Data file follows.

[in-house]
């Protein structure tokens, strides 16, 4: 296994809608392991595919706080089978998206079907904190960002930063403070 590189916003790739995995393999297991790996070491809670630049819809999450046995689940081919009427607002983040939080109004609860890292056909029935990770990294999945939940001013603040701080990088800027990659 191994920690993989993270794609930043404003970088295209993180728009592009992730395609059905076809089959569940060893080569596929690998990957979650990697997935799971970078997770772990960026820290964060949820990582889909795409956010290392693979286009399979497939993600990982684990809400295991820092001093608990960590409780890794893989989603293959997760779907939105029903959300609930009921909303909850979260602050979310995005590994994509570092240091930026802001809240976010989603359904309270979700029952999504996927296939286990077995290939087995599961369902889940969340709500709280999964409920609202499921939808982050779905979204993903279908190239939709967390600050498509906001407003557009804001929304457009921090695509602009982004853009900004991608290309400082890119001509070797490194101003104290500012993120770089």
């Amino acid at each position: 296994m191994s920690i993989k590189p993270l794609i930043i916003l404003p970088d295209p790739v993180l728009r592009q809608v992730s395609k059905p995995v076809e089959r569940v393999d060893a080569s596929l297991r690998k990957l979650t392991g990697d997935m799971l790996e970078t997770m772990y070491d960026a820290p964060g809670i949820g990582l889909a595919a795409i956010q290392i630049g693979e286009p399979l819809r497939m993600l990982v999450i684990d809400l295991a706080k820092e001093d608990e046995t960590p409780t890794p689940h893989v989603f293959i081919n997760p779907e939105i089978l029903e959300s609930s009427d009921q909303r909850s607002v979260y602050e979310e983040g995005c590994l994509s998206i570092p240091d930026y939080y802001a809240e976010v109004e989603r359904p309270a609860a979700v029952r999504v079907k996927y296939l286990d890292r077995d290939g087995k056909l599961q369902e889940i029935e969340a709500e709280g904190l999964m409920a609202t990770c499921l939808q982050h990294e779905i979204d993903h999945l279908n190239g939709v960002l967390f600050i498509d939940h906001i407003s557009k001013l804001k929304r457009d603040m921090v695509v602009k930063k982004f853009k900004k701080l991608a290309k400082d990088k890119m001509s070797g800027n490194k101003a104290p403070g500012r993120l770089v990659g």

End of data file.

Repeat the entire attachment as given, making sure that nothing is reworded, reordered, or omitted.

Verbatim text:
[in-house]
């Protein structure tokens, strides 16, 4: 296994809608392991595919706080089978998206079907904190960002930063403070 590189916003790739995995393999297991790996070491809670630049819809999450046995689940081919009427607002983040939080109004609860890292056909029935990770990294999945939940001013603040701080990088800027990659 191994920690993989993270794609930043404003970088295209993180728009592009992730395609059905076809089959569940060893080569596929690998990957979650990697997935799971970078997770772990960026820290964060949820990582889909795409956010290392693979286009399979497939993600990982684990809400295991820092001093608990960590409780890794893989989603293959997760779907939105029903959300609930009921909303909850979260602050979310995005590994994509570092240091930026802001809240976010989603359904309270979700029952999504996927296939286990077995290939087995599961369902889940969340709500709280999964409920609202499921939808982050779905979204993903279908190239939709967390600050498509906001407003557009804001929304457009921090695509602009982004853009900004991608290309400082890119001509070797490194101003104290500012993120770089």
């Amino acid at each position: 296994m191994s920690i993989k590189p993270l794609i930043i916003l404003p970088d295209p790739v993180l728009r592009q809608v992730s395609k059905p995995v076809e089959r569940v393999d060893a080569s596929l297991r690998k990957l979650t392991g990697d997935m799971l790996e970078t997770m772990y070491d960026a820290p964060g809670i949820g990582l889909a595919a795409i956010q290392i630049g693979e286009p399979l819809r497939m993600l990982v999450i684990d809400l295991a706080k820092e001093d608990e046995t960590p409780t890794p689940h893989v989603f293959i081919n997760p779907e939105i089978l029903e959300s609930s009427d009921q909303r909850s607002v979260y602050e979310e983040g995005c590994l994509s998206i570092p240091d930026y939080y802001a809240e976010v109004e989603r359904p309270a609860a979700v029952r999504v079907k996927y296939l286990d890292r077995d290939g087995k056909l599961q369902e889940i029935e969340a709500e709280g904190l999964m409920a609202t990770c499921l939808q982050h990294e779905i979204d993903h999945l279908n190239g939709v960002l967390f600050i498509d939940h906001i407003s557009k001013l804001k929304r457009d603040m921090v695509v602009k930063k982004f853009k900004k701080l991608a290309k400082d990088k890119m001509s070797g800027n490194k101003a104290p403070g500012r993120l770089v990659g």